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Summer 2006 National Waterways Festival.

Beale Park, near Pangbourne on the River Thames

All the organisation had been impeccable; we'd received clear instructions from the IWA and also our licence from the EA, and we had been allocated a bank-side mooring which would make it so much easier getting on and off with the dogs. This meant that we may have up to 6 boats moored outside us, and we did wonder how we would manage if we arrived to find them all tied up on the mooring so that we had to cast them all adrift in order to moor up. In practice it worked fine, there was only one boat already there when we arrived on the Thursday afternoon and a helpful IWA mooring warden was there to help us as soon as we arrived. The one snag was that we were totally hidden by the bulrushes, and I know that several people who were looking for us, walked straight past without spotting us. Several people with the same problem, simply cut down all the reeds and bulrushes, but we didn't feel like doing that so we stayed hidden. A number of people from the Canal World Forum did find us however, and we passed some enjoyable hours chatting over a few beers together.

 

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David Suchet arrives to open the ceremony on the beautifully-restored steam launch Consuta
Another beautiful steamer on site was Alaska, plying between Pangbourne and Beale Park
Alaska with a good head of steam on the main lagoon
Raymond Baxter's historic Little Ship (ie from the Dunkirk rescue fleet) L'Orage

The festival was great; it was the first time we had attended by boat and it was marvellous having enough time to meet so many people and see such a variety of boats, as well as chatting at length to the exhibitors. The weather was kind to us (apart from a torrential downpour for 5 minutes while David Suchet was opening the event), and the displays in the arena - including the jousting, falconry, and vintage cars - were all great fun. The evening entertainment was, of course, first-class and the range of 50 beers in the main bar was superb although the boaters had drunk so many of them on the Thursday and Friday nights, before the festival opened, that they were down to their last barrel by the end of Saturday. Luckily they had fresh supplies available by the next morning, but nowhere as much variety.

 

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An impressive display if underwear on this boat ("IWA reducing 60 years of Bloomers")
The daily visit by the Queens of the Lavender
The IWA asked for bunting, and they certainly got it.
Jousting display in the main arena

The whole festival was marvellous. There were happy friendly people everywhere and there was a joyous atmosphere from the bunting that flew from almost every boat. The parade of illuminated boats was, as always, just superb. Many of the boaters had clearly put a great deal of effort into the task; two of the boats were particular impressive, and for me the best was the James Bond display (Diamonds are Forever) with music, special effects, and 007 himself performing a spectacular routine in the spotlights on the roof.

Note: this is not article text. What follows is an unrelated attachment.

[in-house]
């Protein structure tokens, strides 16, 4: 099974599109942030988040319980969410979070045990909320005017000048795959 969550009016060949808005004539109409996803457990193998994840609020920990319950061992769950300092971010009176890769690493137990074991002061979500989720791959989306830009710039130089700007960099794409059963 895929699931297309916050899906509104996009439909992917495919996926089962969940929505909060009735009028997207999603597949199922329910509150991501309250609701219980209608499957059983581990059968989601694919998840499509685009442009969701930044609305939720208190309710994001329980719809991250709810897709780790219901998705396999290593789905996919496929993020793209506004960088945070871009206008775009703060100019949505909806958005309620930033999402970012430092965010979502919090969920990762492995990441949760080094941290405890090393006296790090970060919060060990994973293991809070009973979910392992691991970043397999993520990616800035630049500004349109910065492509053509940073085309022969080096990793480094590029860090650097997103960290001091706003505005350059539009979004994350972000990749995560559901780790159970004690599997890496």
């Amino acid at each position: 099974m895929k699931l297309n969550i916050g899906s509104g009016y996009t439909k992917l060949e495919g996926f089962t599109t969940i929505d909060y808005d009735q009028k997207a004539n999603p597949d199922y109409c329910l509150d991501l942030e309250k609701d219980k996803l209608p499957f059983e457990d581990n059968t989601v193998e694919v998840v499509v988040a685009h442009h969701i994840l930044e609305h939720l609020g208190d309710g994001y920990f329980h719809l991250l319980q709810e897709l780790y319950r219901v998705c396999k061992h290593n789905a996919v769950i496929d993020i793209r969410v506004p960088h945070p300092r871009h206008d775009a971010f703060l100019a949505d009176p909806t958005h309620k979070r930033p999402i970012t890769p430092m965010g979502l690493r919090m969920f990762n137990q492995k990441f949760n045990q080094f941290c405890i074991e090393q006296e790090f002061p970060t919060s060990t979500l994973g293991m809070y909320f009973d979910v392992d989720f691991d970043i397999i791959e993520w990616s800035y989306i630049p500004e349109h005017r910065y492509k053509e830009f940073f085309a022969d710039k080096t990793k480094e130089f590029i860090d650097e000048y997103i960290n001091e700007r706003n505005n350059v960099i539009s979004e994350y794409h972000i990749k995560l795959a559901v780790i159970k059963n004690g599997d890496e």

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Emily-Anne, a modern steam-powered narrow boat
There was a fine display of Dutch Barges in the lagoon (N/B Cactus in the foreground)
N/B Cactus was beautifully turned out ...
.. with a magnificent Bolinder engine (listen to it running)

It was interesting to see how some people were convinced that none of the rules applied to them. There was a rule that engines could be run for 3 hours a day to charge batteries, at a set 90-minute slot in the morning and the early evening; most people were happy with that but near us were two boats who each said they needed to run their engines continuously from 6am until midnight because their batteries wouldn't last that long otherwise, which, they said, gave them exemption from the rules. And then one of the boats next to us found that the fire-break behind us was ideal because it gave them somewhere to keep their dinghy with its outboard engine and cans of petrol. Surprisingly the Safety inspectors ignored this point, preferring to to concentrate instead on criticising the GRP cruiser owners behind us who were having great difficulty in breasting up or mooring to the bank on a way that allowed them to get on and off.

While we were there we also took the opportunity to visit Beale Park itself. It was definitely worthwhile, and I was particularly pleased to watch the Cara-Cara birds feeding as we had seen them in the wild in Chile. They are big, vicious, carnivorous birds and I certainly wouldn't want to argue with one.

We finally left the site on the Tuesday morning. On our way past the lines of moored boats we waved goodbye to friends old and new, and looked forward to doing it again one day.

 

 

Back to Page 2 of trip report Slideshow of whole trip Pictures of illuminated boats Slideshow of illuminated boats
Go to Allan's Page Back to Page 1 of trip report Canals Home Page Report of opening of Jubilee Junction Go to Deb's Page

 

All pictures on this site are Allan Jones unless otherwise stated

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